It's Time I Teach You About a Little Band Called 'Something Corporate'

Let’s take a little journey back to 2003. Life is good. Studded belts are on shelves everywhere, everyone is listening to “American Idiot,” Hot Topic marketing to nerds and Disney lovers yet. Everyone was in their scene phase because it was cool to be, and by the time I got to middle school, I would be about five years too late, which is a whole different discussion. The year previous had been full of Vans Warped Tour dates and touring with New Found Glory, but this year, Something Corporate would open for Good Charlotte, and my at-the-time-extremely-short life would never be the same.

Let’s go back to the very beginning because ~dramatic effect~. Andrew McMahon, now known for songs like “Cecelia and the Satellite” and “Fire Escape,” was just out of high school when he and his friends self recorded an album called Ready… Break in the year 2000. This led to them getting signed by Drive-Thru Records. In 2003, they would release the album North with Geffen Records. By 2004, they weren’t under contract with any label and dissolved. From here, McMahon formed the band Jack’s Mannequin, but this is not about them, okay?

This is about Andrew McMahon and his first band and my burning love for them since the age of five. Please keep in mind that they have a song with the lyrics, “I kissed a drunk girl, I kissed a drunk girl, yes I did, I kissed a drunk girl on the lips,” and I would sit in the backseat of my mom’s minivan and belt on the top of my lungs and nobody stopped me because it was too good of a song. Plus, it was probably a step up from my mom accidentally teaching me all of Lit’s album A Place in the Sun, which included songs like “My Own Worst Enemy,” so that’s that.

McMahon and his other teenage friends wrote all their music and were only active for a few years and still managed to tour with huge bands within their genre. Plus, there’s a piano. Yes. An alternative rock band, dangerously close to pop-punk/emo rock, and their frontman was jamming out on a piano, sometimes with his feet. And their songs range from full-on bangers like “Punk Rock Princess” and “If U C Jordan” to songs you can cry and mosh to at the same time like “Ruthless” and “I Woke Up In A Car” to just full on emotional wreck fests like “Konstantine” and “Walking By.”

Apart from this, I appreciate McMahon as a human being because his wife, Kelly, has known him since childhood. They were high school sweethearts who are now married and have a daughter, Cecelia, together. This makes me so happy because he deserves the best life possible, and honestly, I feel like a 14-year-old again writing this because I shouldn’t be this invested in the life of someone I don’t even know? I’m almost 23 years old?? Should I seek professional help???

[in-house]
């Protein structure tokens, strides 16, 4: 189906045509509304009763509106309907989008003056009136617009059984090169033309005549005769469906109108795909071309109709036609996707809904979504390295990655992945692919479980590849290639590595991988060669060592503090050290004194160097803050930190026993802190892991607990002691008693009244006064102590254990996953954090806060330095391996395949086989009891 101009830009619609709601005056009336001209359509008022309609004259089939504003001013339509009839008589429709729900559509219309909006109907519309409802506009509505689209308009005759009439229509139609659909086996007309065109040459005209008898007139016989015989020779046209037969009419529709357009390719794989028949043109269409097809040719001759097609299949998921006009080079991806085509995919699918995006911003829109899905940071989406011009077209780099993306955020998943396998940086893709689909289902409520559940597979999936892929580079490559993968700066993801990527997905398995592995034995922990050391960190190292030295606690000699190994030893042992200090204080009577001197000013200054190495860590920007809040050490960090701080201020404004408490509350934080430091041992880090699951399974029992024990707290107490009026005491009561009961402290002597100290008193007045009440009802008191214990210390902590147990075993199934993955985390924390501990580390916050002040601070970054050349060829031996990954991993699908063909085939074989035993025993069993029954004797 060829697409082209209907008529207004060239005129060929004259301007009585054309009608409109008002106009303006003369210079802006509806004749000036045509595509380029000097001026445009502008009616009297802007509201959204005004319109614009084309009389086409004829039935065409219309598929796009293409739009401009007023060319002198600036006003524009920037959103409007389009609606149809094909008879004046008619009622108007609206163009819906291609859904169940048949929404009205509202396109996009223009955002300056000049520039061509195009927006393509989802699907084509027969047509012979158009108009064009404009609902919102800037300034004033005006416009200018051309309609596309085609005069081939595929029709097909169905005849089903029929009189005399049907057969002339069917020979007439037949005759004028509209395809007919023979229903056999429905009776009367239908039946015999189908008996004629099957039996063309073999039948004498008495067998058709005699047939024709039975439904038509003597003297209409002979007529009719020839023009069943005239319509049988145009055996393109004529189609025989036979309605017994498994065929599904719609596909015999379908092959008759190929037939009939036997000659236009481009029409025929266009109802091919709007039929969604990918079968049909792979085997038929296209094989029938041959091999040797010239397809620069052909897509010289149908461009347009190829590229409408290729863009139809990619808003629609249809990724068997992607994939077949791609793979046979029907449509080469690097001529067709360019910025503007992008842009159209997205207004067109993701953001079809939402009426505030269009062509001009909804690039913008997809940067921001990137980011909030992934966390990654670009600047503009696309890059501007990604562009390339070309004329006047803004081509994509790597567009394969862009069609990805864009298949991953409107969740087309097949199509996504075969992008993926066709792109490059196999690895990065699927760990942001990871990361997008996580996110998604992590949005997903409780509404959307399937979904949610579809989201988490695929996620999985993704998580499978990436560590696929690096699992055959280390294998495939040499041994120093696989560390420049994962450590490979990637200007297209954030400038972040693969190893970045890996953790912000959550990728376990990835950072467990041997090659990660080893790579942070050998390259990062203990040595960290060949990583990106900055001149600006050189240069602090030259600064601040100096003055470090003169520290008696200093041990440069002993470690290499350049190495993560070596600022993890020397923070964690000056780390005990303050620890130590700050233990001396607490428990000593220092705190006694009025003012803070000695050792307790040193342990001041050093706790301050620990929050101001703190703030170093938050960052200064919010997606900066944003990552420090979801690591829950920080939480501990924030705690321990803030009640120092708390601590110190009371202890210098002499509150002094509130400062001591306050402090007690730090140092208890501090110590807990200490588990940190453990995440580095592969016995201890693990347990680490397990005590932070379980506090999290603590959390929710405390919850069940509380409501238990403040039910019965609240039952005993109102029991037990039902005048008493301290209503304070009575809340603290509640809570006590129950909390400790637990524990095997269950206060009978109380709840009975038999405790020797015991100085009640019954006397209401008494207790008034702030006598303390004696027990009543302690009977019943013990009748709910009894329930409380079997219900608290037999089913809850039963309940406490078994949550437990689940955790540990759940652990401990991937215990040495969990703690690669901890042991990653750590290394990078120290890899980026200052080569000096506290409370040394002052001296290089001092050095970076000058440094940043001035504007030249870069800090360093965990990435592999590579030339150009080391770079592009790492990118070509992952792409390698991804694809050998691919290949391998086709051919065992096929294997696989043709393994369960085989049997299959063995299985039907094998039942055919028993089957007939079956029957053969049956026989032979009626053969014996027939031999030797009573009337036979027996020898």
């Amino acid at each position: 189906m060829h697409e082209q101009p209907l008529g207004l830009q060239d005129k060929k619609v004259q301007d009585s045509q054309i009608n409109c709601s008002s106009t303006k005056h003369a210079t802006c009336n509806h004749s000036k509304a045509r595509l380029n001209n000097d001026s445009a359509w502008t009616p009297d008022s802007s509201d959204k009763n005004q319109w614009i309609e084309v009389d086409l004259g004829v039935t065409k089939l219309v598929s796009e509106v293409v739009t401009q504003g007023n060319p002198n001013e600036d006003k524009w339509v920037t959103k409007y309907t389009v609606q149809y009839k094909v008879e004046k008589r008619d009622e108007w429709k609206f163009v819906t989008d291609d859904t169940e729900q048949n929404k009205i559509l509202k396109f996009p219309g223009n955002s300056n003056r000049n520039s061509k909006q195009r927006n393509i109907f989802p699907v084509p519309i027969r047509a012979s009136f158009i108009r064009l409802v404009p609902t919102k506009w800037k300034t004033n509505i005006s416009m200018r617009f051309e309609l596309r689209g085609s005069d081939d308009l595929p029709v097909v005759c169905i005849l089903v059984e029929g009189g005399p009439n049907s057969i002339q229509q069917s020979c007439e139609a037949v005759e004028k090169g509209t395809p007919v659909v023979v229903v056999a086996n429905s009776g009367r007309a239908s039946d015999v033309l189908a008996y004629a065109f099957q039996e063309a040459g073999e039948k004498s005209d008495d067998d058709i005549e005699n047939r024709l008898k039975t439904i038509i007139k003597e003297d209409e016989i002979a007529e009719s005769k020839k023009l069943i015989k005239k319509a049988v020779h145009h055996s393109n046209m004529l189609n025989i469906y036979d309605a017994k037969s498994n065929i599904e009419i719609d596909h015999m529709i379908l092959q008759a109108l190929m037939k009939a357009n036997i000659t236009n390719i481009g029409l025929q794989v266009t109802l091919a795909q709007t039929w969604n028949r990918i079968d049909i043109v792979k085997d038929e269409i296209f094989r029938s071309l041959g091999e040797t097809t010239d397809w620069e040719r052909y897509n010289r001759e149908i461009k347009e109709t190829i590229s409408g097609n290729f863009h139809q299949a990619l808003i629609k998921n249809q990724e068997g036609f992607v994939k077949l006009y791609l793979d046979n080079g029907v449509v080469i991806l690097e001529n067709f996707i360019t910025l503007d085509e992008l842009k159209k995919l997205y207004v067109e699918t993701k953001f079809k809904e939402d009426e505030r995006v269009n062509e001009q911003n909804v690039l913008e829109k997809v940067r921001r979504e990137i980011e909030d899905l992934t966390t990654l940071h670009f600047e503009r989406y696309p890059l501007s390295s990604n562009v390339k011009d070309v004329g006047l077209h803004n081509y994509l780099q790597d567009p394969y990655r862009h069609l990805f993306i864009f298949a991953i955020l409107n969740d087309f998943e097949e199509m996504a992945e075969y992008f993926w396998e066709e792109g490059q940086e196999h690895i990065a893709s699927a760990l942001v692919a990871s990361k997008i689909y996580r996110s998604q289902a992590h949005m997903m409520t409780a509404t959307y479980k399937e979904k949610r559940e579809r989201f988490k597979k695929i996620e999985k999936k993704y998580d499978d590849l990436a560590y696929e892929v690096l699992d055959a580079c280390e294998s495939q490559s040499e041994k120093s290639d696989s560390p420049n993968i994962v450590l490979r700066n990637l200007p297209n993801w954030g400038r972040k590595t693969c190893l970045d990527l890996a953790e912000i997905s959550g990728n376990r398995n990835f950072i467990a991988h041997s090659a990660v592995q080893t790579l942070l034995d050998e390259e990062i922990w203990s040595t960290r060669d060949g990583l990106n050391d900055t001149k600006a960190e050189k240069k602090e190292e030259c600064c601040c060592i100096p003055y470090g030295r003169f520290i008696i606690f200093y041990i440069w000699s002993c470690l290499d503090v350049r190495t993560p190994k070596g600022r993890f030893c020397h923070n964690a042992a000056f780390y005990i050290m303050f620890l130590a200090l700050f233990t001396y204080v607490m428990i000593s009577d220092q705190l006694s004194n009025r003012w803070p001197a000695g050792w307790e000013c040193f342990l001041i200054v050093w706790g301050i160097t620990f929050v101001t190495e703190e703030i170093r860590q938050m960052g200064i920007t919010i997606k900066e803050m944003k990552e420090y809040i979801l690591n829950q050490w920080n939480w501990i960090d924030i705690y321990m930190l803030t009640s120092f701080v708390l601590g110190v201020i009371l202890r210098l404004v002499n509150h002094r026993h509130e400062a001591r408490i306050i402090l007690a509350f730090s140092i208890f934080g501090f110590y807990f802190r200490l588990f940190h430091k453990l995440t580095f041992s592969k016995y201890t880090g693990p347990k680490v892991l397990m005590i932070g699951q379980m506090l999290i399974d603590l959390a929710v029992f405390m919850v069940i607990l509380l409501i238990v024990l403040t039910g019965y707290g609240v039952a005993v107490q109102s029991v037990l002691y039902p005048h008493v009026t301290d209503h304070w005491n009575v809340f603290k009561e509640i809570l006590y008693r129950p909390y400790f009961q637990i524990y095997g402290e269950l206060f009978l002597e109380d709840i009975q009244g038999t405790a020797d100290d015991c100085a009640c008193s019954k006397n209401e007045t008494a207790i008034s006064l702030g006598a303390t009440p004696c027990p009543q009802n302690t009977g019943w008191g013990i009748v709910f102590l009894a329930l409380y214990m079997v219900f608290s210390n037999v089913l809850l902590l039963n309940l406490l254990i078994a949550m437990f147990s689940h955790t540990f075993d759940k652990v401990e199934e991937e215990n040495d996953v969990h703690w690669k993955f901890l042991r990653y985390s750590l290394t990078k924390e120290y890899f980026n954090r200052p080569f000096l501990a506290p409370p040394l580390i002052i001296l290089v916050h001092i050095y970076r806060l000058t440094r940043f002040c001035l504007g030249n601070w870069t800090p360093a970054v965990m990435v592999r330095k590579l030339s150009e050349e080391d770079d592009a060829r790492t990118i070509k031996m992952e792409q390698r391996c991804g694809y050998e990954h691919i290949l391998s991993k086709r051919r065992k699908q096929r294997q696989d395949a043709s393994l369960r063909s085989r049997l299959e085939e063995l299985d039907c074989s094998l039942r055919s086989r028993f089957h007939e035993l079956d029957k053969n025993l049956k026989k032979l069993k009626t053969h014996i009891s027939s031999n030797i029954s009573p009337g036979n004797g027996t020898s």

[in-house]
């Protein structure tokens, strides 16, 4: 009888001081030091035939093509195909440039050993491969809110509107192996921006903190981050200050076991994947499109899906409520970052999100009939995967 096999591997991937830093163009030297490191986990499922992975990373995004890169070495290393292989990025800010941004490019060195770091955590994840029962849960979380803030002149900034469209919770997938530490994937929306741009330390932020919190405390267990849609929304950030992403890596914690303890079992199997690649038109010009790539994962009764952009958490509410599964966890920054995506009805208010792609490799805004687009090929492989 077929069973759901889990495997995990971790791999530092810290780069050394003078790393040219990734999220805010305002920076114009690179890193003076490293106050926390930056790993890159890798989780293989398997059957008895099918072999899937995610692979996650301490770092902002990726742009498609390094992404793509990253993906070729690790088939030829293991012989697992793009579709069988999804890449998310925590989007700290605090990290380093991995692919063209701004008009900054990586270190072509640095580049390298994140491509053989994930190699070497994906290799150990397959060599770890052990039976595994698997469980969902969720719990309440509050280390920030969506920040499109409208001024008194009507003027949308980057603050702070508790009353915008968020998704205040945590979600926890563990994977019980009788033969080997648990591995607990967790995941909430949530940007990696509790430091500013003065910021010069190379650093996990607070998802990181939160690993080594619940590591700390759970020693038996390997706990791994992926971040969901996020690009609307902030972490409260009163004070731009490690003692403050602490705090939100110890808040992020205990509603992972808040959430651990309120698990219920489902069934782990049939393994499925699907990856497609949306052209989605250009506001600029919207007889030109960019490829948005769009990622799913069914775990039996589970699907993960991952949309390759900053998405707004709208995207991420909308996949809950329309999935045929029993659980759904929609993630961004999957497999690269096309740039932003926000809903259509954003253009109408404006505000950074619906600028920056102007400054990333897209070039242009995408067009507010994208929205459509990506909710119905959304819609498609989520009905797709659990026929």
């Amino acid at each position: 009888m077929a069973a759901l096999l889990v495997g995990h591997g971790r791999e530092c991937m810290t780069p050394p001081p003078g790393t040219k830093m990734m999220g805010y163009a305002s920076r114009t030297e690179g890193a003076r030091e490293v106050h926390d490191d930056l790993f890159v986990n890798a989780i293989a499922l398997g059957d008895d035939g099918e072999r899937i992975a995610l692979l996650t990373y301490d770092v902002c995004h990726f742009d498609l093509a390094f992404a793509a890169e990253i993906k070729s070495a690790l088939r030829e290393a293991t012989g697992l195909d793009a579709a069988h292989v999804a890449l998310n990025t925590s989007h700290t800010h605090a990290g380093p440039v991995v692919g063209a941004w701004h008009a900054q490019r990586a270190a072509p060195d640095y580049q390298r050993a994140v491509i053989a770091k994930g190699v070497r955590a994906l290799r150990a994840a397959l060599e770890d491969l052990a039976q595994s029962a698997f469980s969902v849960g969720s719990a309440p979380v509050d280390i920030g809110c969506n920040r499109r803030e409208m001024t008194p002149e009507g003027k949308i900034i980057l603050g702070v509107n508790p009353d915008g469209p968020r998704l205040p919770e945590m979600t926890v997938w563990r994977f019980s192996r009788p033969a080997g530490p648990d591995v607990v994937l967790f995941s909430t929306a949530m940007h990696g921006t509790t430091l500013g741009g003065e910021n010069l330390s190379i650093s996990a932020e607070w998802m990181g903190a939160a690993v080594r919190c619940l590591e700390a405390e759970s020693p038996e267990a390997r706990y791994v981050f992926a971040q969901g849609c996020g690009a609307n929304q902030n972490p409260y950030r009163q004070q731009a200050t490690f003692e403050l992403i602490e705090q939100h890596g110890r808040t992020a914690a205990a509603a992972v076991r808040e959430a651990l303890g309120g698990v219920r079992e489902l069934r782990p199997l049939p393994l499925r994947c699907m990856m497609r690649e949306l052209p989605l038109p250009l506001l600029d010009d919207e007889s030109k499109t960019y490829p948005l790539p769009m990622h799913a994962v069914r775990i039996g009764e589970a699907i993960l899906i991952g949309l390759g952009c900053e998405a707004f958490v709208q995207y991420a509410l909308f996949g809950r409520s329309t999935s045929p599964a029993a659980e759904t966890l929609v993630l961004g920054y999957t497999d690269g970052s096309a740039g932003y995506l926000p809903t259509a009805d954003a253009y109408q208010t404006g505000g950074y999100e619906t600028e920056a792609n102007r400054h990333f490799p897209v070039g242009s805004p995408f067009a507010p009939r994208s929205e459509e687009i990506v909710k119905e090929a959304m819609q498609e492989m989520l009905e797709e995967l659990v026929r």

Anyway, McMahon’s first album under the project Jack’s Mannequin was called Everything in Transit and it is also a masterpiece. Right before its release date in 2005, however, McMahon was hospitalized and diagnosed with leukemia. He was only 22 years old and he recorded his time in the hospital in the short documentary Dear Jack, which includes heartbreaking scenes where he lint rolls his hair off after struggling to shave his head.

On the day that the album was released, debuting at #37 of the Billboard Top 200, he also received a stem cell transplant from his sister Katie. It was successful, and he was able to perform for the first time since being diagnosed on December 2, 2005. 100 days after the transplant. McMahon became aware how little of what was donated to leukemia research actually went to helping young adults. Due to this, he decided to launch the non-profit charity, the Dear Jack Foundation.

According to the foundation’s website, cancer is the second largest cause of death in the U.S. for this generation, but there are major shortfalls in support, research, and treatment on behalf of the young adult demographic. The Dear Jack Foundation aims to provide young adults with one-on-one patient outreach and peer-to-peer group wellness programs to empower patients and survivors in healing.

Ironically, the name Jack has taken on more significance than McMahon originally intended. First wanting to name his band The Mannequins, he decided to merge this with a song he had written for his album called, “Dear Jack.” However, after being diagnosed, it took on a new life, seeing as how the song “Dear Jack” was actually named for a boy who suffered from childhood leukemia.

Anyway, I feel that my job here is way-more-than sufficiently done, and I now expect more people to know why a grown man and his piano have the power to move me to tears.